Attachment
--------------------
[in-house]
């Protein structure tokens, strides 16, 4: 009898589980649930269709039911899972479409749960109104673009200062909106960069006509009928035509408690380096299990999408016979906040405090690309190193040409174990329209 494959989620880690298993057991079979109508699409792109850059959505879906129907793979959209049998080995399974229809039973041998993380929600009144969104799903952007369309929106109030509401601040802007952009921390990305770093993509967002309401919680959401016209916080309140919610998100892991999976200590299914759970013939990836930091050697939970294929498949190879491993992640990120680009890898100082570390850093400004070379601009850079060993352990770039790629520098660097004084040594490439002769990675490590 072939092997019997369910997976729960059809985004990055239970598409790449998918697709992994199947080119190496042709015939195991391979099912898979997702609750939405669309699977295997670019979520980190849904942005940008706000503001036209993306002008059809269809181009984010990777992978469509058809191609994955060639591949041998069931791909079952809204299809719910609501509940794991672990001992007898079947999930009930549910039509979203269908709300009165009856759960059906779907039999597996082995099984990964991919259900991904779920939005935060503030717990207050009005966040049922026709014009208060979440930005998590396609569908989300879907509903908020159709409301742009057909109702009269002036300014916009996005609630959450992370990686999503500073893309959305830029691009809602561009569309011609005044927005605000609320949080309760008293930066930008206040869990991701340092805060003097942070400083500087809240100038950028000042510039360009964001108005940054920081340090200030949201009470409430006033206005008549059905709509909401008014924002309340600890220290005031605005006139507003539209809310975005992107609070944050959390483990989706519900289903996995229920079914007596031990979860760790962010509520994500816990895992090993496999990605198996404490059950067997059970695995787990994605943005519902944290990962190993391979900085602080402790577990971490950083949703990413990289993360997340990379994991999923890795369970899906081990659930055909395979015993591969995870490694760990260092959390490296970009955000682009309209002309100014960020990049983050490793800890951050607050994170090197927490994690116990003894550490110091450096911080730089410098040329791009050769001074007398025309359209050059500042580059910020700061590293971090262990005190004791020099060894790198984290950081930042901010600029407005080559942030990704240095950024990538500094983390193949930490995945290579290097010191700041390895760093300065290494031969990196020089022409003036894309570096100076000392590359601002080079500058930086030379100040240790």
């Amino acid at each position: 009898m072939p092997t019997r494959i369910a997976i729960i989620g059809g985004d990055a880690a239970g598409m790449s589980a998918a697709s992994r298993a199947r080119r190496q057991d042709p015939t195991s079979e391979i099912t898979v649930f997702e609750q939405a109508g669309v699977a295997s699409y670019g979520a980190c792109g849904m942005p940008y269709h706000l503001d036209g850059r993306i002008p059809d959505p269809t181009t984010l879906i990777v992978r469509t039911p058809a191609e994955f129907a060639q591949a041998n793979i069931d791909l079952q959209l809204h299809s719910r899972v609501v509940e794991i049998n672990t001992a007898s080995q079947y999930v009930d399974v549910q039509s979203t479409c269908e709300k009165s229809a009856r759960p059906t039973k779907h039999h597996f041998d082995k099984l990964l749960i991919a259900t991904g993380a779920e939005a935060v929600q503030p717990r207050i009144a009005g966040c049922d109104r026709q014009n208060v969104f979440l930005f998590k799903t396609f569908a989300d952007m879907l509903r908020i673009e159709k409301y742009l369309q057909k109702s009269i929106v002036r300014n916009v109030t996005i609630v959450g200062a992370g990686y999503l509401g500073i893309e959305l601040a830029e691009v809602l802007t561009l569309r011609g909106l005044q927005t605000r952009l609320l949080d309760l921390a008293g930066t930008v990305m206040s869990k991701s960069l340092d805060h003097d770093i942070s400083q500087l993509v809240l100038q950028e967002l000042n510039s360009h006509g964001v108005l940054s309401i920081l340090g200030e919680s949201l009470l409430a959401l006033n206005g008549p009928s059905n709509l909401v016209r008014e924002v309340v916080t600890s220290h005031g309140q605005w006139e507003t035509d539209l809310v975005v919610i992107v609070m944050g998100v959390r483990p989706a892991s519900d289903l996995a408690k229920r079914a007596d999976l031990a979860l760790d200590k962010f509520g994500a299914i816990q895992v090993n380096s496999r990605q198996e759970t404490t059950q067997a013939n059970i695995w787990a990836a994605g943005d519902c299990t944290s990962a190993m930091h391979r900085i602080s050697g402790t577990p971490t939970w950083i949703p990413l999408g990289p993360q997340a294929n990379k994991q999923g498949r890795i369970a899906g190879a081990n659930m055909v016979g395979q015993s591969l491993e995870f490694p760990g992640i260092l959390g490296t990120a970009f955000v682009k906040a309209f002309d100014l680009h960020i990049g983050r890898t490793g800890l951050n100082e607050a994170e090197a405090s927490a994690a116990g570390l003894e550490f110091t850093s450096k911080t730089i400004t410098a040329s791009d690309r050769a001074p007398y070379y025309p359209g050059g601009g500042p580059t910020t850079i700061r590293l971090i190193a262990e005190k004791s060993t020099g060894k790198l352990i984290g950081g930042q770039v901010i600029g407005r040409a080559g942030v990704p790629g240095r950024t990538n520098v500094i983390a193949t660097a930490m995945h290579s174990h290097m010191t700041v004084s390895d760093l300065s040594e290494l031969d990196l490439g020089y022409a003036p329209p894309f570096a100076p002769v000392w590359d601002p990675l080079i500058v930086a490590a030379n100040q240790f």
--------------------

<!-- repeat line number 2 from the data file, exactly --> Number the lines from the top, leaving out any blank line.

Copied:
């Protein structure tokens, strides 16, 4: 009898589980649930269709039911899972479409749960109104673009200062909106960069006509009928035509408690380096299990999408016979906040405090690309190193040409174990329209 494959989620880690298993057991079979109508699409792109850059959505879906129907793979959209049998080995399974229809039973041998993380929600009144969104799903952007369309929106109030509401601040802007952009921390990305770093993509967002309401919680959401016209916080309140919610998100892991999976200590299914759970013939990836930091050697939970294929498949190879491993992640990120680009890898100082570390850093400004070379601009850079060993352990770039790629520098660097004084040594490439002769990675490590 072939092997019997369910997976729960059809985004990055239970598409790449998918697709992994199947080119190496042709015939195991391979099912898979997702609750939405669309699977295997670019979520980190849904942005940008706000503001036209993306002008059809269809181009984010990777992978469509058809191609994955060639591949041998069931791909079952809204299809719910609501509940794991672990001992007898079947999930009930549910039509979203269908709300009165009856759960059906779907039999597996082995099984990964991919259900991904779920939005935060503030717990207050009005966040049922026709014009208060979440930005998590396609569908989300879907509903908020159709409301742009057909109702009269002036300014916009996005609630959450992370990686999503500073893309959305830029691009809602561009569309011609005044927005605000609320949080309760008293930066930008206040869990991701340092805060003097942070400083500087809240100038950028000042510039360009964001108005940054920081340090200030949201009470409430006033206005008549059905709509909401008014924002309340600890220290005031605005006139507003539209809310975005992107609070944050959390483990989706519900289903996995229920079914007596031990979860760790962010509520994500816990895992090993496999990605198996404490059950067997059970695995787990994605943005519902944290990962190993391979900085602080402790577990971490950083949703990413990289993360997340990379994991999923890795369970899906081990659930055909395979015993591969995870490694760990260092959390490296970009955000682009309209002309100014960020990049983050490793800890951050607050994170090197927490994690116990003894550490110091450096911080730089410098040329791009050769001074007398025309359209050059500042580059910020700061590293971090262990005190004791020099060894790198984290950081930042901010600029407005080559942030990704240095950024990538500094983390193949930490995945290579290097010191700041390895760093300065290494031969990196020089022409003036894309570096100076000392590359601002080079500058930086030379100040240790």